Maryland Dep't of Ag recently created a new program to certify farmers to process their own poultry for resale to consumers at farmers' markets directly. This still doesn't solve the problem of other retail outlets unavailable to local farmers, like your family supermarket, but we often measure change in small steps.

4. Explore some online resources specifically geared towards connecting consumers with local producers. Many have email alerts that can help you keep current on legislation affecting the local foods movement in your area.

Here are just a few:

Future Harvest/CASA - the Chesapeake/Maryland chapter for sustainable agriculture

SLOW food USA - awesome global organization that promotes local food. They have a yearly conference in Italy every year! Italy anyone!

LOCAL HARVEST - good resource for finding local producers and local farming/consumer events.

Farm-to-Consumer Legal Defense Fund - helps counteract some of the unfair practices affecting small producers and their access to consumers. helps counteract some of the oppressive bureaucratic oversight and powerful big-ag lobby.

EAT WILD! - a good resource for finding grass-fed, finished operations in your area. grass fed meats have been shown to have the same health benefits as fish oil in terms of high levels of omega-3 fatty acids.

100 mile diet Try eating only locally produced (within 100 miles) food for a month or a year. Don't worry, you're allowed a few luxury items like coffee, tea, OJ, etc!

I'll stop there but this is just a beginning! Please don't be offended by what I have to say - this is my opinion. Educate yourself and then get back to me as to whether I was off-base or not ;)

A word of warning however...this is a slippery slope. Once you start to educate yourself, you can't easily turn back to that blissful place and you will never look at what and how you eat the same way again :)


Friday, March 5, 2010

Lambs, lambs everywhere!

Well, after last week's kidding by Lucy, we have finally concluded our first (and last! lol) February lambing.

Granted, who could have predicted the worst weather in recorded history and all in all, we did pretty well despite the weather. This was our first try at winter lambing and it was not completely satisfactory.

The advantages of lambing on pasture, our normal practice, were clear pretty quickly. Aside from the obvious issues about cold weather, we kind of overlooked the difficulties of keeping a clean environment with so many animals on the barnyard.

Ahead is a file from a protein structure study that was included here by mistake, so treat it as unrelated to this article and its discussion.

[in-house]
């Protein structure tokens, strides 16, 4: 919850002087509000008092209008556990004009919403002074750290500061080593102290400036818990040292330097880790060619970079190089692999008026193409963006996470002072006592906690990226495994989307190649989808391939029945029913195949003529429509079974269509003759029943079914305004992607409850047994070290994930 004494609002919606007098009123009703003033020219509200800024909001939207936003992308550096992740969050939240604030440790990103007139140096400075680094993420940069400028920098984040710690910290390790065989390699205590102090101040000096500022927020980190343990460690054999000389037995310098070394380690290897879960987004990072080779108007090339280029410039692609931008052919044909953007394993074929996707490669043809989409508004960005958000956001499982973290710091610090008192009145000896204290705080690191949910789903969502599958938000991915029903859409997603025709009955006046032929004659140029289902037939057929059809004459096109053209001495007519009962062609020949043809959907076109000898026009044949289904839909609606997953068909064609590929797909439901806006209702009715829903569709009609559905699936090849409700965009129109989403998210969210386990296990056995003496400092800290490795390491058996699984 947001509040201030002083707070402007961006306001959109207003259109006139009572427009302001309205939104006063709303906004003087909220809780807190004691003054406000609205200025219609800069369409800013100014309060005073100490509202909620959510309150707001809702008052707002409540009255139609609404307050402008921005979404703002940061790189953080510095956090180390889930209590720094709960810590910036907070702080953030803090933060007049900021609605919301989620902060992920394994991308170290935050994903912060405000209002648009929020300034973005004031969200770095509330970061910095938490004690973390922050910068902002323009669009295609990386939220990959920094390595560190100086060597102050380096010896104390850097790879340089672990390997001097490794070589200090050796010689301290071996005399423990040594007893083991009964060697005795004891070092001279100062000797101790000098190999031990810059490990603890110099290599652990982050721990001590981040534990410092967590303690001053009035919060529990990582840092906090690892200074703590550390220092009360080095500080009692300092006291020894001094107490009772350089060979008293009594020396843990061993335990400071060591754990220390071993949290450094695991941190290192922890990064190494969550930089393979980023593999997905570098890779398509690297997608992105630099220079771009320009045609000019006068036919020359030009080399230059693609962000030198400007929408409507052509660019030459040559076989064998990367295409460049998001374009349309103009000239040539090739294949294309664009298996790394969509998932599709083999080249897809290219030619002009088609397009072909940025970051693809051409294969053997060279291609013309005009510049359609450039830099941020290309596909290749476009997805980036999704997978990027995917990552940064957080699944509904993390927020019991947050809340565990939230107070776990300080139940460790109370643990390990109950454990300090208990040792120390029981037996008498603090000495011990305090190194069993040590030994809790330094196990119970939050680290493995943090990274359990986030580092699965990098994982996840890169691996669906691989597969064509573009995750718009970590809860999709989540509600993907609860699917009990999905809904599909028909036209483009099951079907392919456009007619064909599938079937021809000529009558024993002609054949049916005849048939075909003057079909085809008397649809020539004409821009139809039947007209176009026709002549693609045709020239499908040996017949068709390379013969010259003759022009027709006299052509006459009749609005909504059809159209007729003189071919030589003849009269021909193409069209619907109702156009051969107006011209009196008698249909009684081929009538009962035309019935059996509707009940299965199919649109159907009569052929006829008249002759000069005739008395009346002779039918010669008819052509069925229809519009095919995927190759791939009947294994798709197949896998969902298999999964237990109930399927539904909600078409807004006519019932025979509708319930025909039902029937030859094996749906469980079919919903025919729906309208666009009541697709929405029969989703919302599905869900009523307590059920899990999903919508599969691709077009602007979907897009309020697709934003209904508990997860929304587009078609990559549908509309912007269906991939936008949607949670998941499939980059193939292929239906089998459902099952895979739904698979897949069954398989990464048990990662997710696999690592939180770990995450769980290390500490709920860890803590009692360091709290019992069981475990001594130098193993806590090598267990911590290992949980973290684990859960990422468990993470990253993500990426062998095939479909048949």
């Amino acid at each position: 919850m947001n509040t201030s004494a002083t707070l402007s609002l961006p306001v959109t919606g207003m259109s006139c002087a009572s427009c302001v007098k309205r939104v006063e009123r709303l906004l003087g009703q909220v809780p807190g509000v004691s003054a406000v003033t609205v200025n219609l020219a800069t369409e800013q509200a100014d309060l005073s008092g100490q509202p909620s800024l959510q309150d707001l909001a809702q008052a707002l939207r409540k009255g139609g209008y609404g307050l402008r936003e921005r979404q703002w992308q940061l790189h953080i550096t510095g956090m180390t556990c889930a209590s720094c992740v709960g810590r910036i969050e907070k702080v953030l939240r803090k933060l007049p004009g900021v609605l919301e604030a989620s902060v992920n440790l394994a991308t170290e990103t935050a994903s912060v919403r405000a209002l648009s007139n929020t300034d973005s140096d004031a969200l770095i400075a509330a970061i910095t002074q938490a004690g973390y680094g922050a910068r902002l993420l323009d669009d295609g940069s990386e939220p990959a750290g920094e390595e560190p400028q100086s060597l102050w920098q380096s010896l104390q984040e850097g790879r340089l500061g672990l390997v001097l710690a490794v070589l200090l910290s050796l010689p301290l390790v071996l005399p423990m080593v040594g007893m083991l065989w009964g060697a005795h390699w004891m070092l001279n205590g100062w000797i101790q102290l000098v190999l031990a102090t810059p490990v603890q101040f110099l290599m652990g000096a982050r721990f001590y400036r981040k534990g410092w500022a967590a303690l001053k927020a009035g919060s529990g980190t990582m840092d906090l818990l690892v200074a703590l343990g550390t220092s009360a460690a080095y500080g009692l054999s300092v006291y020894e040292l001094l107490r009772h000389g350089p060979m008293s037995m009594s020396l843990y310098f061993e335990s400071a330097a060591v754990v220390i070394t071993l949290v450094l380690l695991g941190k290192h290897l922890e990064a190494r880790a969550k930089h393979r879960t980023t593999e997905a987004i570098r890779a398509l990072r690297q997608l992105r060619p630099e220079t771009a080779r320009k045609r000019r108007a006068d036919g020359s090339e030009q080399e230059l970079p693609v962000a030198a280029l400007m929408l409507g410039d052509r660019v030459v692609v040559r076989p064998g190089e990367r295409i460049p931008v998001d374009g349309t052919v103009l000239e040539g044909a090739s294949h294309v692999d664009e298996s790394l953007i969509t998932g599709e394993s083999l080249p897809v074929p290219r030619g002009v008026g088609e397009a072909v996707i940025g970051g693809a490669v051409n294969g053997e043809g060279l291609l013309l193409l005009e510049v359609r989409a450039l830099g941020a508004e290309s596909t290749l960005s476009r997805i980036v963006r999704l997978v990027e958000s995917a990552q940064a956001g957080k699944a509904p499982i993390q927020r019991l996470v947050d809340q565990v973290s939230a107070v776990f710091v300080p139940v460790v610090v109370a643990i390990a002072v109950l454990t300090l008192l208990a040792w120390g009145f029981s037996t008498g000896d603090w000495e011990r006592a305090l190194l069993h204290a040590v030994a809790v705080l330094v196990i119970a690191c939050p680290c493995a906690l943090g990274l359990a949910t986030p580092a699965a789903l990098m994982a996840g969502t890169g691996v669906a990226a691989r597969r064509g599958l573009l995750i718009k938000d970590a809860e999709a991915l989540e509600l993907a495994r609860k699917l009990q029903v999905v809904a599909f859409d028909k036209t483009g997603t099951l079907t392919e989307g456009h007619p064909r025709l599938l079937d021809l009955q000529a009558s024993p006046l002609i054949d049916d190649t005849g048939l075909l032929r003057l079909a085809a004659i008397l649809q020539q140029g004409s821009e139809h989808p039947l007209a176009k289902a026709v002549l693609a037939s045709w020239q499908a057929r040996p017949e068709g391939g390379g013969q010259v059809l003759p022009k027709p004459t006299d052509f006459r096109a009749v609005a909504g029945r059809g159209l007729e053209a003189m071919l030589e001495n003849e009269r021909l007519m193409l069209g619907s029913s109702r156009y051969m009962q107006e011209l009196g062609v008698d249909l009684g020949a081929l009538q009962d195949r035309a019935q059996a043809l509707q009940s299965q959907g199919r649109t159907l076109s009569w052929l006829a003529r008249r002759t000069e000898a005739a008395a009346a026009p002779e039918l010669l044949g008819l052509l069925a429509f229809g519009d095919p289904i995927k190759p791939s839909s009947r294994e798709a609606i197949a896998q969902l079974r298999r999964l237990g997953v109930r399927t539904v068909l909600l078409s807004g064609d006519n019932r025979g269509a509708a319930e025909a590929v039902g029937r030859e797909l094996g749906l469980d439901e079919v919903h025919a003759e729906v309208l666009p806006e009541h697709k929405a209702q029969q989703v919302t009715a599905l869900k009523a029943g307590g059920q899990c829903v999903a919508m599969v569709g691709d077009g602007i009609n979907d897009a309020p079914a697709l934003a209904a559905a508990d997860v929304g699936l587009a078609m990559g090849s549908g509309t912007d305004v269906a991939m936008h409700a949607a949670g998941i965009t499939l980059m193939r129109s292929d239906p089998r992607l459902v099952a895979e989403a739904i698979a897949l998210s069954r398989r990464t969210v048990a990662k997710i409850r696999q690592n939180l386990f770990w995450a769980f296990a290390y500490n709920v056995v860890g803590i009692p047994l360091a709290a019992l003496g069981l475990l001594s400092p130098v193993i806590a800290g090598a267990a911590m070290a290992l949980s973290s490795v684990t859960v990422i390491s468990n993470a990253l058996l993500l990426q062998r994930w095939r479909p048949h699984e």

Without good hygiene, enterocolitis and coccidia become major problems and treatment can be difficult, time-consuming, and somewhat unsatisfactory.

Here are some of our bottle babies during feeding time. We took a more aggressive stance and culled several mom's with non-functioning teats and other irreparable problems.

Lambing on pasture allows you to take advantage of the natural cleaning properties of wind, sun and rain. The mother's segregate themselves to find a quiet corner to lamb in.

Given the fact that katahdins are such good mothers and easy lambing predominates, assisted deliveries are rare. the biggest problem we've had is new mom's confusing lambs born at about the same time and highly hormonal expectant mom's stealing other's lambs! lol

We lost 2 lambs to cold and one lamb to a pneumonia, but the remaining 125 are doing beautifully!

We also had 4 malpresentations, one retained lamb, 4 mummies, 4 cases mastitis, one set of quads, one set of septuplets, and one emergency c-section.

I'm not entirely sure but believe that our c-section dame may have ruptured her uterus plus or minus a placenta previa. Her two lambs are doing fine on the bottle and I expect to retain both for our genetics.

Here's a sequence that illustrates nicely the normal progression of lambing:

This ewe has already delivered her first lamb when I arrived. Note the fresh umbilical cord hanging below her lamb.

The dame continues to paw the ground in a nesting maneuvers while she smells and explores her lamb, cleaning it quickly by licking it dry. This cleans up the scents of blood that might draw a predator and dries the lamb who can chill very quickly.

The lamb will quickly struggle to its feet and start searching for the teat. It is vital that it find the teat quickly in order to get as much colostrum as possible.

Colostrum is like lamb jet fuel, very high in calories, fat and energy, as well as vital antibodies to shore up the lambs non-existant immune system. Without colostrum, the lamb is MUCH more likely to perish from cold, pneumonia and starvation.

The lamb has found the teat and her nursing action stimulates prolactin release in the brain which encourages milk let-down and stimulates more uterine contractions. Suddenly the ewe is back in labor and is gearing up for her next lamb.

The ewe lays down, pushes out another lamb and then quickly gets up, turns and starts cleaning and stimulating her second lamb. If this happens too quickly after her first lamb is born, one lamb may not get the attention it needs.

Sometimes, the amniotic sac is covering the new lamb's airway and without mom's help, the young lamb may not be able to break free on its own.

With the second lamb nursing, mom's contractions are really kicking in and she quickly has the urge to push once again. The process repeats itself for a third time and she is done. The afterbirth will follow within a few hours and the best mother's eat the placenta to clean the birth site and as a valuable nutritional addition. Her body condition will deteriorate rapidly over the next 10 weeks as she nurses 3 lambs and she needs every calorie, all the iron and protein she can get.


HOOP houses and the USDA

I've been thinking of some ideas on what to write about lately and decided to give kudos to the USDA who has finally come up with a program that will encourage local, sustainable agriculture.

They have recently created a reimbursement program to defray costs to small producers who want to build a hoop house, otherwise known as a cold frame or french-style cold greenhouse.

This is actually an old technique where two layers of air are used to hold heat in in order to raise cool season veggies in the winter and extend the warm season further into spring and fall for heat-loving plants like tomatoes.

Remember, there was a time when fresh produce could not be shipped across country during winter months, and people relied on squash and canned goods to get their veggies in the winter. This was one way to allow fresh, seasonal greens for example to be produced in northern climes.

While the money is limited, it does give small producers an opportunity to grow product in the winter months for local resale.

We are very excited to join this awesome program and look forward to offering fresh produce essentially year-round to our customers.